Not that I am anti carbs either. It distresses me just as much that it’s almost impossible to find a decent loaf of bread without undertaking a lengthy pilgrimage. I did pop into my local bakery the other day but anyone who has lived anywhere in Asia is familiar with the kind of cotton wool/sponge/air block that masquerades as a sliced loaf in most of the region, ironically with the exception of Heilongjiang where they got a good recipe from the Russians.
One advance since my last sojourn for which I am grateful and amazed in equal measure is the arrival of the local barrista. I found the local foreign students’ cafe quite by chance on day 2 (it helps if you look up for signs; there is way more to life than the ground floor here) and sank into a cushioned chair in a sunny window with my book and a sigh of bliss. It turns out I don’t even have to go off campus for a decent roast either. I hijacked a cardboard cup wielding Chinese student in our faculty supermarket with an excited gasp of “coffee!”. “Oh yee” he said in broadest Strine, “I got it on the second floor. It’s reelly good too”.
With that said, I’m off to the Bean Tree for an Americano. I expect, as with any new job, it is just a matter of time before I have worked out where the locals go for lunch.
Day 5 in Beijing and I’m bundled in my quilt in the corner of my room with the heating turned up to 25. Can’t solely blame the smog for my heavy head, then.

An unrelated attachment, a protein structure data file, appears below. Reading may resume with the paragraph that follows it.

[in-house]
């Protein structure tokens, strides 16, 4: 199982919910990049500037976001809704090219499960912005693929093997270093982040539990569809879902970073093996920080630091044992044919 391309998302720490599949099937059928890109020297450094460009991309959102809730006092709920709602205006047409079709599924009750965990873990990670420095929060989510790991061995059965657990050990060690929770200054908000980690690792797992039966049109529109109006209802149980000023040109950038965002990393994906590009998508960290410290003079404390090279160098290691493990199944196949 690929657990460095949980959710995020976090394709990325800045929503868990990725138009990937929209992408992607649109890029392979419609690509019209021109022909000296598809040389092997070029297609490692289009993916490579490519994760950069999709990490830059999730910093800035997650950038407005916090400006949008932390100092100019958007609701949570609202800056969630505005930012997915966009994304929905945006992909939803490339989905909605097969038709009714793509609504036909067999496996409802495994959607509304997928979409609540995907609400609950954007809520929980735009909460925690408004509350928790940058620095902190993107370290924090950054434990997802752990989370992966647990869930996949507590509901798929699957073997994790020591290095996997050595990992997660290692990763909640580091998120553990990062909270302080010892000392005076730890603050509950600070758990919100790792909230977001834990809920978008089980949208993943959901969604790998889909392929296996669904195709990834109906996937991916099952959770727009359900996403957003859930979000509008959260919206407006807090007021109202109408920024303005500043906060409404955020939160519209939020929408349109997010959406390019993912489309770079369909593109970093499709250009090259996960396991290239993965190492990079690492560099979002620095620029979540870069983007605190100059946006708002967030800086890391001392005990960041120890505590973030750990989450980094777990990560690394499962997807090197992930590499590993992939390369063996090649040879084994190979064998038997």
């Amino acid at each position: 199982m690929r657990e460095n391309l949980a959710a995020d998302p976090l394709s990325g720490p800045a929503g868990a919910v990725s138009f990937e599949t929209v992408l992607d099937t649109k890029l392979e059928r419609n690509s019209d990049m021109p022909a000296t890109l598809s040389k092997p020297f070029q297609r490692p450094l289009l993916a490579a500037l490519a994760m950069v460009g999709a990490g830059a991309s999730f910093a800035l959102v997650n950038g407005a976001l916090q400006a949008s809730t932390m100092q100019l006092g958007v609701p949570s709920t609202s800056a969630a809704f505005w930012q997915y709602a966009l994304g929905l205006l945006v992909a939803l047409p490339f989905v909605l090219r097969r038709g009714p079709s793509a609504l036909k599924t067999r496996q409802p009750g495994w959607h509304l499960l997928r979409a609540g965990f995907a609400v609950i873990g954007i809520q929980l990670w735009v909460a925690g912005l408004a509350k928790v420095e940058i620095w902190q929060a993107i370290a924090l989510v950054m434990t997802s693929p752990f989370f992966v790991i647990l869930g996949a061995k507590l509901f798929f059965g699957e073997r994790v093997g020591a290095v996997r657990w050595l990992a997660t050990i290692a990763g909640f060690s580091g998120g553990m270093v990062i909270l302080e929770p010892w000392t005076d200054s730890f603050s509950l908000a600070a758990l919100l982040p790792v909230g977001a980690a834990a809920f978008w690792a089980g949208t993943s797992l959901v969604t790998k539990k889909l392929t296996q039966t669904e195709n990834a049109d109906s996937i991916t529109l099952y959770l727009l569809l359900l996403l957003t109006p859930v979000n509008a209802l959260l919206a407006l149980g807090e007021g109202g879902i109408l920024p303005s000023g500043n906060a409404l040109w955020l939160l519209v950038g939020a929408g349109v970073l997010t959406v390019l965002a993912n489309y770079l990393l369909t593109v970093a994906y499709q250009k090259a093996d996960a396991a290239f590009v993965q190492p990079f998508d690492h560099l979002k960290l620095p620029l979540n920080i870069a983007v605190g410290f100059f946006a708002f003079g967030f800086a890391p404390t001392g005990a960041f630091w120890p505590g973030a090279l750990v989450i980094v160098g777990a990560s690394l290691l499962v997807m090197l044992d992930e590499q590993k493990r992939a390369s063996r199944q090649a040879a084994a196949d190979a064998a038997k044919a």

My first four days have been a whirl of astonishment on many fronts. I have bought a bicycle (£15), got a prepay phone card (£4 admin fee, £5 loaded up), got 2GB of data valid for 6 months (a relatively eyewatering £30) and stocked up on towels, a bowl, a miffy mug: all the essentials. I remember when buying a train ticket to Xi’an was a three day mission.
I arrived in Beijing at just before midnight and the coal scent hit me the second I got off the plane in much the same way that diesel smacks you in Delhi. It’s pretty acrid and by day 2 my eyes were stinging as I drifted around the supermarket slightly dazed. Still, there are few adventures to lift the spirits like an exploration of the local offerings of cleaning products, I find. It will be all I can do to stop myself from taking a holdall full of 30p rubber gloves and Scotchbrites back to the UK with me. If the household goods index is anything to go by, it’s about a third of the cost to live here that it is in London.
The lovely cabbie who drove me along the deserted highway and streets to my digs told me that I arrived just in time for the first truly bad day on the smog front. I observed that the English are reknowned for discussing the weather but he confirmed it’s quite an obsession in Beijing these days too, for obvious reasons. He left me at my dorm at past 2am, having steered me around the various buildings I had to visit and waited while I carried out all my check-in formalities, backing away and saying we’d sort out his fare “Next time”. It’s ok: he came recommended through a friend and he knows where I’m staying but I’m not sure you’d get a cabbie in London that hospitable.
The people here have all been lovely. Not just the ones in the dorm, who you might expect to be all smiles, but the ones on the street too. I’ve had conversations with students to fruit sellers about the relative development and wealth of the UK, US and China and they are unfailingly polite and charming about my somewhat rusty Mandarin. Nothing beats the glee of the old geezer who keeps repeating “nihao! Nihao!” when all you’ve done is say “hello”. Infinitely more glee from the lady to whom I shrugged “milule” at the end of a looong dead end road. She yelled at anyone who would listen “lost! She’s lost!”